Have any of your clients pulled up stakes in the past year? If certain requirements are met, those individuals may deduct their job-related moving expenses “above the line” on their 2017 tax returns.
But this tax break is fleeting: Under the Tax Cuts and Jobs Act (TCJA), moving expenses are no longer deductible, except for active-duty military personnel, beginning in 2018.
Note that you can’t deduct any moving expenses if the reason for the move is personal. There’s no tax write-off for simply moving on up and out.
To qualify for the deduction for job-related moving expenses on a 2017 tax return, a taxpayer must pass a two-part test involving distance and time.
- Distance test: Your new job location must be at least 50 miles farther from your old home than your old job location was from your former home. The IRS uses the shortest of the most commonly traveled routes to measure the distance between the two points.
- Time test: If you’re an employee, you must work full-time for at least 39 weeks during the first 12 months after you arrive in the general area of the new job. But you don’t have to work for the same employer as long as the 39-week test is satisfied.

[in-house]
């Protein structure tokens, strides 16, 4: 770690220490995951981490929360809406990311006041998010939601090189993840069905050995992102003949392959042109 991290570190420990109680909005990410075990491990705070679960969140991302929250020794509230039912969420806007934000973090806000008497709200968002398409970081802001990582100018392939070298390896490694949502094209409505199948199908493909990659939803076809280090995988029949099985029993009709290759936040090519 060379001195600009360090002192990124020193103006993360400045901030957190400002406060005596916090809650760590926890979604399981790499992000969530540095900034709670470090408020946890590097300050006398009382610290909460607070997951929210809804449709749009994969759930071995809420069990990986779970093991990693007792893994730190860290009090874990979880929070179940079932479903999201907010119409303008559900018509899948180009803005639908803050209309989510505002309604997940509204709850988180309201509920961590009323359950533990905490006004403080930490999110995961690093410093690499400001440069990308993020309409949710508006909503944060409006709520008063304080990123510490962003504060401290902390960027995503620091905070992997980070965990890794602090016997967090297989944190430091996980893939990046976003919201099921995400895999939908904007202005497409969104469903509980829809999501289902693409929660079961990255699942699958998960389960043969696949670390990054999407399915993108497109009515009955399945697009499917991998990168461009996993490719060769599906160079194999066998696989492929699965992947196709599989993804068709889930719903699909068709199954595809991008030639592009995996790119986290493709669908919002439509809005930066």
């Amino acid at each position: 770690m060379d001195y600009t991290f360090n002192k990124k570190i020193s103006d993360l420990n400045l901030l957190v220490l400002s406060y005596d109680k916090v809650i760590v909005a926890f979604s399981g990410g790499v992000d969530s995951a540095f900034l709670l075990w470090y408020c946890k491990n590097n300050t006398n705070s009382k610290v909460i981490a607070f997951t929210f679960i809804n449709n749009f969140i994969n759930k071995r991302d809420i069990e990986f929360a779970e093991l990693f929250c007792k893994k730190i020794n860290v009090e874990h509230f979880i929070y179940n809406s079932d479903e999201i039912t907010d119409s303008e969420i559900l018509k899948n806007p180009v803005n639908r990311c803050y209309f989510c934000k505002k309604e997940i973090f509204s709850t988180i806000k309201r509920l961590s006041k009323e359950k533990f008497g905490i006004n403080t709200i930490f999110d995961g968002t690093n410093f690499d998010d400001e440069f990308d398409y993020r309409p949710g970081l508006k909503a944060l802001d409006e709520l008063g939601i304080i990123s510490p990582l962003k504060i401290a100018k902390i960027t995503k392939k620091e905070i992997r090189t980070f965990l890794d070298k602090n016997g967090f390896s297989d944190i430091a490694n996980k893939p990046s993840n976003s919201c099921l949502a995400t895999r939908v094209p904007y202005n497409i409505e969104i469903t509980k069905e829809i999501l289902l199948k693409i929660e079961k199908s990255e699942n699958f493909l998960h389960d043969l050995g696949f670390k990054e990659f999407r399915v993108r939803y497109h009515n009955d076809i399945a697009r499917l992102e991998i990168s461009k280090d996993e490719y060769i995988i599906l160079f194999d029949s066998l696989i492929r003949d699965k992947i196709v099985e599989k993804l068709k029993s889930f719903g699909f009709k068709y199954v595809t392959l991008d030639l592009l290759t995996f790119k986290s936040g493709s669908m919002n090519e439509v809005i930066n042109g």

The time test is even stiffer if you’re self-employed. In this case, you must work full-time for (1) at least 39 weeks during the first 12 months and (2) a total of at least 78 weeks during the first 24 months after you arrive in the general area.
About Ken Berry
Ken Berry, Esq., is a nationally known writer and editor specializing in tax, financial, and legal matters. During his long career, he has served as managing editor of a publisher of content-based marketing tools and vice president of an online continuing education company. As a freelance writer, Ken has authored thousands of articles for a wide variety of newsletters, magazines, and other periodicals.